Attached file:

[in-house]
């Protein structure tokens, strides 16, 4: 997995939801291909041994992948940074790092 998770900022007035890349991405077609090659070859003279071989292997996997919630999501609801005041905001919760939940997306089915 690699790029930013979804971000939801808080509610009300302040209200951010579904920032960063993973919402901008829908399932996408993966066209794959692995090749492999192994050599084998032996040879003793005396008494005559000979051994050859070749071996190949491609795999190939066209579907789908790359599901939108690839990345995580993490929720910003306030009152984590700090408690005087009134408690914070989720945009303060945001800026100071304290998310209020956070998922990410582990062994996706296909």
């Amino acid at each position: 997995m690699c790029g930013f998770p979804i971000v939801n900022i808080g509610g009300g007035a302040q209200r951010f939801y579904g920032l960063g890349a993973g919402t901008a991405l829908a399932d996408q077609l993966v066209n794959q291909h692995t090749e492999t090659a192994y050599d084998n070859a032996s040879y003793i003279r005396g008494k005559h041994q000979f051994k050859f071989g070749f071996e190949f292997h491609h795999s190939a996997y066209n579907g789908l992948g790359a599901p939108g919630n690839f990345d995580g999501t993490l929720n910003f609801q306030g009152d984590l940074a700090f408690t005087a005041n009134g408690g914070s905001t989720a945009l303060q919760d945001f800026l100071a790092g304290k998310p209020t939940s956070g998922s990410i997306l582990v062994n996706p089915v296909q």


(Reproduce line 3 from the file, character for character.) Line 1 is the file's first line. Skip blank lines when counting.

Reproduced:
């Amino acid at each position: 997995m690699c790029g930013f998770p979804i971000v939801n900022i808080g509610g009300g007035a302040q209200r951010f939801y579904g920032l960063g890349a993973g919402t901008a991405l829908a399932d996408q077609l993966v066209n794959q291909h692995t090749e492999t090659a192994y050599d084998n070859a032996s040879y003793i003279r005396g008494k005559h041994q000979f051994k050859f071989g070749f071996e190949f292997h491609h795999s190939a996997y066209n579907g789908l992948g790359a599901p939108g919630n690839f990345d995580g999501t993490l929720n910003f609801q306030g009152d984590l940074a700090f408690t005087a005041n009134g408690g914070s905001t989720a945009l303060q919760d945001f800026l100071a790092g304290k998310p209020t939940s956070g998922s990410i997306l582990v062994n996706p089915v296909q």